Royalist and republican, Khalqi and Parchami, Soviet Union and the West, communist and Islamist, mujahid and Talib, Hanafi and takfiri, al Qaeda and America, warlord and technocrat, Pashtun and non-Pashtun, Islamic Emirate and Islamic State, KGB, ISI, and CIA – all have for decades carried on an uninterrupted struggle in Afghanistan. Attempts to end the war have but established new antagonisms, new conditions of conflict, new forms of warfare. The conflict generates these antagonisms rather than the reverse, forcing us to face the real origins of violence: Afghanistan’s relations to the state system from which it emerged. These theses delineate the ever-changing conflict’s constant causes, which any effort at peacemaking in Afghanistan must address.
Almost Diplomatic: EP05 – 16 years Later, 9/11 and it’s Implications
Join the Almost Diplomatic crew to discuss geopolitics, national security and nonsense over a couple beers. Episode Five has us discussing the implications and where we are as a country 16 years after the 9/11 attacks. Spoiler: We talk about Afghanistan, a lot.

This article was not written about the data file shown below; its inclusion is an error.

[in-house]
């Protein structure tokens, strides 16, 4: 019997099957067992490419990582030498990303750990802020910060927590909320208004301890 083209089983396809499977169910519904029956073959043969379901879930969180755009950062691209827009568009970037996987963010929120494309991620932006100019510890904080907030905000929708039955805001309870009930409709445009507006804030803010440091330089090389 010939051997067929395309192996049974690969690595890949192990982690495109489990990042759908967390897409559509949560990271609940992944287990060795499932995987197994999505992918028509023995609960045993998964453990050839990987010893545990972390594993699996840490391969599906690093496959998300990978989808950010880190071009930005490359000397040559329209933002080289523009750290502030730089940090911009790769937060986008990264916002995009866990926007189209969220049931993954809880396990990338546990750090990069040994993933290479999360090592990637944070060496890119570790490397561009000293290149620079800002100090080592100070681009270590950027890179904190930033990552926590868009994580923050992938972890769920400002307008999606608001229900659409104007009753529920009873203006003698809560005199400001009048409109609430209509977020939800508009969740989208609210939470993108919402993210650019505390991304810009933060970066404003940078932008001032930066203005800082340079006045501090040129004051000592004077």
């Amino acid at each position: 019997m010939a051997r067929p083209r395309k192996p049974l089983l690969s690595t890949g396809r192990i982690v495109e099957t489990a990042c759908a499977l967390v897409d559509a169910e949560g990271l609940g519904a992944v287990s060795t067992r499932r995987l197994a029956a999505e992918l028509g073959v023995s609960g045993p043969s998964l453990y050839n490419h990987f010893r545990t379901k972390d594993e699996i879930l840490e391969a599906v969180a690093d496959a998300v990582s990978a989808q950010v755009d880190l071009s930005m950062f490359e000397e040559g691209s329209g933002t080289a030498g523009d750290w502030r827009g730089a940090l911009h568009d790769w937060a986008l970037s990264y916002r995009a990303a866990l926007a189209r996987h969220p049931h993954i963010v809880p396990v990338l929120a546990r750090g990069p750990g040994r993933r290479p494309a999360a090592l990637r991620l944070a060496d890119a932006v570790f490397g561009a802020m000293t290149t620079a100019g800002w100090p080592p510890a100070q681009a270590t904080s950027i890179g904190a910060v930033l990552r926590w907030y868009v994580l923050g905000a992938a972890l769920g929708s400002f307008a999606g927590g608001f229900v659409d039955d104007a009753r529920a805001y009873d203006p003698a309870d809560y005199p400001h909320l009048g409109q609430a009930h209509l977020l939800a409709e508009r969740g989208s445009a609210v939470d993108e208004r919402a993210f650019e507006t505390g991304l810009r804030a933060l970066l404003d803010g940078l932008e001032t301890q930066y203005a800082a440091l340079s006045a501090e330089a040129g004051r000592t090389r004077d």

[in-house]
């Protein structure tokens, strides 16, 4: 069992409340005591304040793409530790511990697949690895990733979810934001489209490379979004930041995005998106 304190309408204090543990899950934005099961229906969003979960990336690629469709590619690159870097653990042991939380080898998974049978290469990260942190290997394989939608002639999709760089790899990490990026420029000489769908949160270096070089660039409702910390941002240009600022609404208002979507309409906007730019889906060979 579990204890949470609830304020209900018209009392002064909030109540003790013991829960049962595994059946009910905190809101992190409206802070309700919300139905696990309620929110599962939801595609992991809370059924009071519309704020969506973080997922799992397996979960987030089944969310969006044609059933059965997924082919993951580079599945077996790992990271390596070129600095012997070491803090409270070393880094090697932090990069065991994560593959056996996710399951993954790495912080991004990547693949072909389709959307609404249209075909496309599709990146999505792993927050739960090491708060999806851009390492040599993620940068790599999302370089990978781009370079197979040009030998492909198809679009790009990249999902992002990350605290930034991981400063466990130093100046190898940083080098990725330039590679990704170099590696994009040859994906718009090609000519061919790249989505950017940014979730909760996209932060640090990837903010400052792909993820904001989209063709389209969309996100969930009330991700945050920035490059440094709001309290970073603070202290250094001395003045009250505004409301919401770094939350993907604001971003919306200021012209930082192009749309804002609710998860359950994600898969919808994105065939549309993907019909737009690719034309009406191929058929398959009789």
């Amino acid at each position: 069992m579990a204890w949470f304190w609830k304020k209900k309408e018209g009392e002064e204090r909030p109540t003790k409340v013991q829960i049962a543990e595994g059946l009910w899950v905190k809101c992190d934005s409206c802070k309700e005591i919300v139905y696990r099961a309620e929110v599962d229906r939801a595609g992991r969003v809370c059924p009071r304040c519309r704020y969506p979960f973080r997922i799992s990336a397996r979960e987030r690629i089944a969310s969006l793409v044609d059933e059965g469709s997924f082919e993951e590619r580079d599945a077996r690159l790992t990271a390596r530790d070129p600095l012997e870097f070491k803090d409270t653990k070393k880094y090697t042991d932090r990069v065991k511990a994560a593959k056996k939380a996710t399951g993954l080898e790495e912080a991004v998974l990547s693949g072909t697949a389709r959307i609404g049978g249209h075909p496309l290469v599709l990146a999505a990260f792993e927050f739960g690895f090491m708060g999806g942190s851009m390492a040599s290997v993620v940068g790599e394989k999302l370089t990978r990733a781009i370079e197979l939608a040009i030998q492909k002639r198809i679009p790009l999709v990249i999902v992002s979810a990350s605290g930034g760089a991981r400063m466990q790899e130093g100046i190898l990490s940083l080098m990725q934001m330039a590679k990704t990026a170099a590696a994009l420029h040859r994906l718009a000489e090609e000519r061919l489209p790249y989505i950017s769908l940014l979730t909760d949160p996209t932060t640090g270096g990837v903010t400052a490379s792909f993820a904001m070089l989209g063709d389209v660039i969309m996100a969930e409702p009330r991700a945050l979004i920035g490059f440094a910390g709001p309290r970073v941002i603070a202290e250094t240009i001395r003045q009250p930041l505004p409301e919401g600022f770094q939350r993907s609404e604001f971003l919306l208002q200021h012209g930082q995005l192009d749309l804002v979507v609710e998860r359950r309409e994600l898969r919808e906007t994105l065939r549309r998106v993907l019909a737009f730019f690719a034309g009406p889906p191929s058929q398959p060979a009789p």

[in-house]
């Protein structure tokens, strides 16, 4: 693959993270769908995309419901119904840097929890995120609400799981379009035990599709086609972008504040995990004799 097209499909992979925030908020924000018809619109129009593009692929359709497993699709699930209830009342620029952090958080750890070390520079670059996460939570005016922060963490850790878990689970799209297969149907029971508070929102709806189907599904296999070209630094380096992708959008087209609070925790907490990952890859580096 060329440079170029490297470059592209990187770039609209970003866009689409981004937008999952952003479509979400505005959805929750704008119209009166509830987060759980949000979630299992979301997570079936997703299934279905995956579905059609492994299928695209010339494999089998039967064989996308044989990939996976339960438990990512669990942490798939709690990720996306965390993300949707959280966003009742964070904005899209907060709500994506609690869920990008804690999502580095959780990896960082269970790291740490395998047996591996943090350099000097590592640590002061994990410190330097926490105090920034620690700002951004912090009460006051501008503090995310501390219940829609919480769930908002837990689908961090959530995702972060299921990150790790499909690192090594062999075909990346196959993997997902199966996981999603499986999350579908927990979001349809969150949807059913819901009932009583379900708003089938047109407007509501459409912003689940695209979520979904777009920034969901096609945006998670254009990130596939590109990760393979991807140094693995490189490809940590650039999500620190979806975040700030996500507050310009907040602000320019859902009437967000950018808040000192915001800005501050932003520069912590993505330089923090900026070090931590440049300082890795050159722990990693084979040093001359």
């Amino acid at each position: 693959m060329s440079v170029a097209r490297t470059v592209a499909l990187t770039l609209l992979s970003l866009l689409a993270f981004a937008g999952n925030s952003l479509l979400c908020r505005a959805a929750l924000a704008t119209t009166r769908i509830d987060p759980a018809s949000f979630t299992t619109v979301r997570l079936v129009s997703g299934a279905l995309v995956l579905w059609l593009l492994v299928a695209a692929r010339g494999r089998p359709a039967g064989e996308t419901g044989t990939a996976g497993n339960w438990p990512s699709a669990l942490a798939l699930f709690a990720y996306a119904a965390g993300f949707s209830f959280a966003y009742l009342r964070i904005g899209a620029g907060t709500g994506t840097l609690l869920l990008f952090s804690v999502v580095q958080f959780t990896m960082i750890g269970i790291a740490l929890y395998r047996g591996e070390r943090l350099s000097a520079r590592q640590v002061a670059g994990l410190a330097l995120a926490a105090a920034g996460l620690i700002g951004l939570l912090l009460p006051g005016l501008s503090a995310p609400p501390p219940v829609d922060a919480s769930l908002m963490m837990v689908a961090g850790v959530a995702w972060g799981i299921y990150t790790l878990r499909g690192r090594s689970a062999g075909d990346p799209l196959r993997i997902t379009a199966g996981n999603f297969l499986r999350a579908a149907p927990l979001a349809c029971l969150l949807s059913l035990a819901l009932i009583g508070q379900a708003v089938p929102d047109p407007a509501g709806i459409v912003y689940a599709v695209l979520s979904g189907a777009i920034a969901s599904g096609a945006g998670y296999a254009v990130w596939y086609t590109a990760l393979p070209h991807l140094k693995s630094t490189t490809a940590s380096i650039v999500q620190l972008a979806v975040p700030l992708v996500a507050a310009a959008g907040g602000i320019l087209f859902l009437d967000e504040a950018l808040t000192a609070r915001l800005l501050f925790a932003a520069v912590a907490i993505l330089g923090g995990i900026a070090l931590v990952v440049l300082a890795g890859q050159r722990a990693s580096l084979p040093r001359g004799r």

Doing What You Know: The United States and 250 Years of Irregular War – Lessons from History about Confronting Irregular Adversaries
A new study has been released by CSBA, “Doing What You Know: The United States and 250 Years of Irregular War,” which looks at the US’s history in confronting irregular adversaries over the last 250 years, with recommendations for the future. Because COIN is hard and messy, our natural temptation is to pivot away quickly and
The Lingering Effects of Concrete Barriers in COIN
In counterinsurgency operations, tactical successes can often lead to strategic failure. Thus the oft-repeated admonishment to consider second and third order effects. One of the reasons for this paradox is the prolonged time-horizons inherent in counterinsurgency, as is aptly demonstrated in an article published by West Point’s Modern War Institute about the use of concrete
Bernard Fall and Vietnamese Revolutionary Warfare: A Missed Opportunity for Counterinsurgency Doctrine?
A recent article by Nathaniel Moir in the Small Wars Journal is well worth the read. In it, he argues that “the legacy of the United States’ Counterinsurgency doctrine includes a contentious foundation” and that the work of Bernard Fall “provided a more circumspect corpus of work from which the United States’ Counterinsurgency doctrine may